White Chamber is one of those productions where you get to the end and the immediate thought is ‘That was a bit of a waste of time, wasn’t it?‘ followed by a trying-to-be-positive ‘It probably looked better on paper‘. Well, maybe. There is, indeed, a nice idea ripe for execution at the heart of the film but it’s all so clumsily handled by a film stretched in resources, budget and listless script that it never achieves anywhere near the sense of menace or moral outrage it hopes for and feels all too much like a film-school project that was pushed into production before anyone refined the script or checked their wallet for the essential pillars to build it upon.
Most of that budget is blown on a giant box that looks somewhere between a segment of the (far superior) film Cube and the Philip-Schofield-hosted UK quiz show of the same boxey-name, but ironically it ceases to be the centre of the story for far too many stretches – the ‘drama’ showing us what is (and was) going on outside its confines – and proving far less compelling.
The two real problems are obvious. The first is that while clearly indignant and self-righteous, White Chamber has no real idea what exactly it’s rebelling against. Yes, outside the walls we’re told the UK is devolving into anarchy and power-grabs (whodathunkit?) and the country has fallen into a new civil war, but there’s far too little information to really know who has any moral high ground here – something you hope is deliberate, but sadly do so in vain. A montage of cheap stock-footage is hardly enough to bolster its case and the audience isn’t sure where its sympathies should lie. That might not be a fatal flaw in and of itself (shifting loyalties can be ineresting), but when the film itself has no idea where it stands either, that’s truly problematic. Is the message the rather obvious one that torture is bad? Fine – but the film seems to enjoy freezing, scalding, electrocuting, impaling and acid-burning the skin of its subjects with more glee than its scientists – including someone eating their own fingers – so that somewhat undoes its case. Is it the observation that people can become as bad as the monsters they are fighting? Okay – but the neurotic bargain-basement team hardly seem to be the elite vanguard that a despotic regime would rely upon.
Secondly, despite a 2018 festival trailer that promised SAW-level shenanigans, the film completely fumbles the few sleights of hand it has to play, so much so that that they become all too obvious way too early or come too late to really matter. The time-shift flashback to five days before the opening set-up completely undoes one of the key mysteries and the one it replaces it with is far less interesting. Instead of a ‘how do the prisoners get out?‘, it’s far too much a pondering, chin-stroking contemplation of scientific ethics punctuated by torture – which is exactly as scintillating and ill-judged as it sounds.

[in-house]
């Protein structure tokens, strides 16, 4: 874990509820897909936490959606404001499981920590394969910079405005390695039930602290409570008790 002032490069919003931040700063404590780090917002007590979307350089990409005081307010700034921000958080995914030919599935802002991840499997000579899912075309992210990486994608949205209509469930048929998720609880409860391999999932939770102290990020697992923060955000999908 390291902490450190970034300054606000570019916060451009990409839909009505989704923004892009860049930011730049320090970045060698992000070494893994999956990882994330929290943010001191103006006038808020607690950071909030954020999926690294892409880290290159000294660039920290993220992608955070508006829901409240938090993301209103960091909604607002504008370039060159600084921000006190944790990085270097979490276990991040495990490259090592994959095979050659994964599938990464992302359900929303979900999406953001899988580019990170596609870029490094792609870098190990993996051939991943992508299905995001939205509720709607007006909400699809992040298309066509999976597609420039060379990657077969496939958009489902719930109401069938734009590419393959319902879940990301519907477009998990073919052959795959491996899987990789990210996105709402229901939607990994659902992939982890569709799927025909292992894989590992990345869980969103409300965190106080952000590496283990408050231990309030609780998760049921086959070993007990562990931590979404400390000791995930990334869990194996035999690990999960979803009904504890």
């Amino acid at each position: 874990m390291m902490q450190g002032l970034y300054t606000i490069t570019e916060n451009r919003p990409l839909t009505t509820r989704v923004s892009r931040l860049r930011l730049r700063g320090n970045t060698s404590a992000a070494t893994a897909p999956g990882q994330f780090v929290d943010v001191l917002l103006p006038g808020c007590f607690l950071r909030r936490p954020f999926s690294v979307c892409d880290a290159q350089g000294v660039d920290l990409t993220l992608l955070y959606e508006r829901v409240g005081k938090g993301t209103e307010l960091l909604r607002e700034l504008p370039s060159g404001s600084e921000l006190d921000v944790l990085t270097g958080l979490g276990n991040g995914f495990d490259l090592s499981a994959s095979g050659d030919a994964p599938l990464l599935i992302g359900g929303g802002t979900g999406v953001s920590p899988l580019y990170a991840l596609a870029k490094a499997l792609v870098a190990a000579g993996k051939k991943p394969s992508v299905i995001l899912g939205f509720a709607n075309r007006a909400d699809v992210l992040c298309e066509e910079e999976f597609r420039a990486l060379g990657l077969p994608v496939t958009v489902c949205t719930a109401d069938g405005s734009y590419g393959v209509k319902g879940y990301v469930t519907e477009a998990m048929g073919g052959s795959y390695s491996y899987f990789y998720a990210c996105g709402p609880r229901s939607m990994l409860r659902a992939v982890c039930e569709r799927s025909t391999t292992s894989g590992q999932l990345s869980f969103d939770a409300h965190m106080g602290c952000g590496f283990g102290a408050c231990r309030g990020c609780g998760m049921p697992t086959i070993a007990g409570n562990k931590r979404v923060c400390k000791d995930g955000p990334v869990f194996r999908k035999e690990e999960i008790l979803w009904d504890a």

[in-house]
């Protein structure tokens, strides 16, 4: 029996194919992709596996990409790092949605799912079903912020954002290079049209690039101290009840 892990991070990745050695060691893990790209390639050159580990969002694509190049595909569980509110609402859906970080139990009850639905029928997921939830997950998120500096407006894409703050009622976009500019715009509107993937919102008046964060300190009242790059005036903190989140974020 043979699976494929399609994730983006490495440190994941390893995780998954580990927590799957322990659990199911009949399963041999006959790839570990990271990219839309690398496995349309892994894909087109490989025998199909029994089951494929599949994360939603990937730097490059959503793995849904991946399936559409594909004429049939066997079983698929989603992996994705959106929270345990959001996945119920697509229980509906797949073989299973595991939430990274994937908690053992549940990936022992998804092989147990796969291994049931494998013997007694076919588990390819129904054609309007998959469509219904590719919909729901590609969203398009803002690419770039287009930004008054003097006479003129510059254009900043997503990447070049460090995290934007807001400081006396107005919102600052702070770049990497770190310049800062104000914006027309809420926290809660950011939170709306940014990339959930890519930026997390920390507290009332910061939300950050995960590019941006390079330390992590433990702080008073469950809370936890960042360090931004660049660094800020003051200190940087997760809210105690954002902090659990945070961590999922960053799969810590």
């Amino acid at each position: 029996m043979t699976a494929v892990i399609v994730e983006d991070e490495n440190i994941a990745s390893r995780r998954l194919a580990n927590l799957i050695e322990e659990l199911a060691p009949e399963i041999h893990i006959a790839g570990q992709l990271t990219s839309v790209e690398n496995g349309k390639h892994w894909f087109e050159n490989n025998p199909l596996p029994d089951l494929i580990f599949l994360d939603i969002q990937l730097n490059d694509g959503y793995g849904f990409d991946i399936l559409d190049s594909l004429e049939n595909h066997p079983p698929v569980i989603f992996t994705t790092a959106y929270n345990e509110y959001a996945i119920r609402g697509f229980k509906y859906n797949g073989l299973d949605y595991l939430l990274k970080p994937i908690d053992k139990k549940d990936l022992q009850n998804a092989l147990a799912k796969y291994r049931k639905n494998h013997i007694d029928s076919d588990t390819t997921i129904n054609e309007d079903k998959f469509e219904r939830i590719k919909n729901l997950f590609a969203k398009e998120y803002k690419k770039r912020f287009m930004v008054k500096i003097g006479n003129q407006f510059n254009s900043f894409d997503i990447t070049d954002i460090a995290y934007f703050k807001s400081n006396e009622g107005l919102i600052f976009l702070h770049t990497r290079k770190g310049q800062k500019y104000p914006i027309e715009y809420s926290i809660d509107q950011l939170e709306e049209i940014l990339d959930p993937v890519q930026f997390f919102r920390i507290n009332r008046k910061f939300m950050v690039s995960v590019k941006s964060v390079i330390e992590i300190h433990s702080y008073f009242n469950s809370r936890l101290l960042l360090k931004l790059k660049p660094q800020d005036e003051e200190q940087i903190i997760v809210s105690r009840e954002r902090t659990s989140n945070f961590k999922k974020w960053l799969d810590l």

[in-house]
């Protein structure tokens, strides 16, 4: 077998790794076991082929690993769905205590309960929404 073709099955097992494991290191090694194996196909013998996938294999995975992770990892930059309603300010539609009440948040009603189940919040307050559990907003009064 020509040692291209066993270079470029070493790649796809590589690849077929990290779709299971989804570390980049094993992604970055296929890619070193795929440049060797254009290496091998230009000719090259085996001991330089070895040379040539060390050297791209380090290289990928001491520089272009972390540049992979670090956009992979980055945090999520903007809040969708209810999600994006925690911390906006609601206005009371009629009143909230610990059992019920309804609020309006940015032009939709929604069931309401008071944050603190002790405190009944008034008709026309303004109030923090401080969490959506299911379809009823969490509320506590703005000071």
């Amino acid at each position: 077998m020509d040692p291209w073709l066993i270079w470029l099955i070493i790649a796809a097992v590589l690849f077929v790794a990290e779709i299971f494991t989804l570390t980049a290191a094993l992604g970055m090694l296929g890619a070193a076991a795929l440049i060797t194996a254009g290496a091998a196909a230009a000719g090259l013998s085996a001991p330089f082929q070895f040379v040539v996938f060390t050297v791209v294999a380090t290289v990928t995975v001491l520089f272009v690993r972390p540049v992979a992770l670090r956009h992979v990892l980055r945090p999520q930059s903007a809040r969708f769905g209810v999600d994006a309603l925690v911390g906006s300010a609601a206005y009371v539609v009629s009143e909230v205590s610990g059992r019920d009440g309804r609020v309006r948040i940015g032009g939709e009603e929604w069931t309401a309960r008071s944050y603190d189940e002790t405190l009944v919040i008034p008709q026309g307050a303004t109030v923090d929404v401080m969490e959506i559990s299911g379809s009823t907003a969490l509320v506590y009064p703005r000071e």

Shauna McDonald is a good, reliable actress and a familiar British face, but she was far more effective scurrying around cannibals and pot-holes in the Descent movies than the plot-holes contained in the interior of a co-opted antiseptic office-block hub. Oded Fehr (The Mummy, Blacklist, 24:Legacy) usually has more than enough screen presence to fill a room, but even he seems to be feeling the weight of emoting against a blank canvas for most of the film and the script he isgiven does him no real favours. Interrogation scenes like these need a true sense of power-play, a shifting dynamic over who has the most to win or lose, but here there’s little sign of the charisma with which Zakarian has supposedly raised an army and he comes across as a pissed off member of a Question Time panel rather than dangerous rebel agitant. Nicholas Farrell comes acros as the most sympathetic of the existing science team with Amrita Acharia being the incoming but largely ineffective moral conscience and Sharon Maughan has little to do but remain cold and aloof.
The effective cube torture devices aside (excluding the fact that the White Chamber itself doesn’t have a white chamber pot, so apparently no-one needs a loo-break this week), the special-effects are pretty ropey – an early shot of Buckingham Palace going boom could have been done on an iPhone app, there’s some obvious green-screening and the computer screen graphics are nothing new.
This is Paul Raschid’s third film as a writer, second as a director and the first he hasn’t appeared in as an actor and unfortunately that lack of experience shows. Hopefully future projects will see him build on some of the good ideas he has into a better executed production. But saddled with a ‘Post Brexit – Post Trump – Post Mortem‘ tagline that’s 2/3 irrelevant and which feels more like it’s desperately trying to seem more topical than it is, White Chamber is a huge disappointment given the various ideas it attempts to bring into play and which it could have done far more with, even on its budget if it had picked one idea and stuck with it.
Not so much, white, then, but merely blank.
White Chamber is now available on most VOD platforms…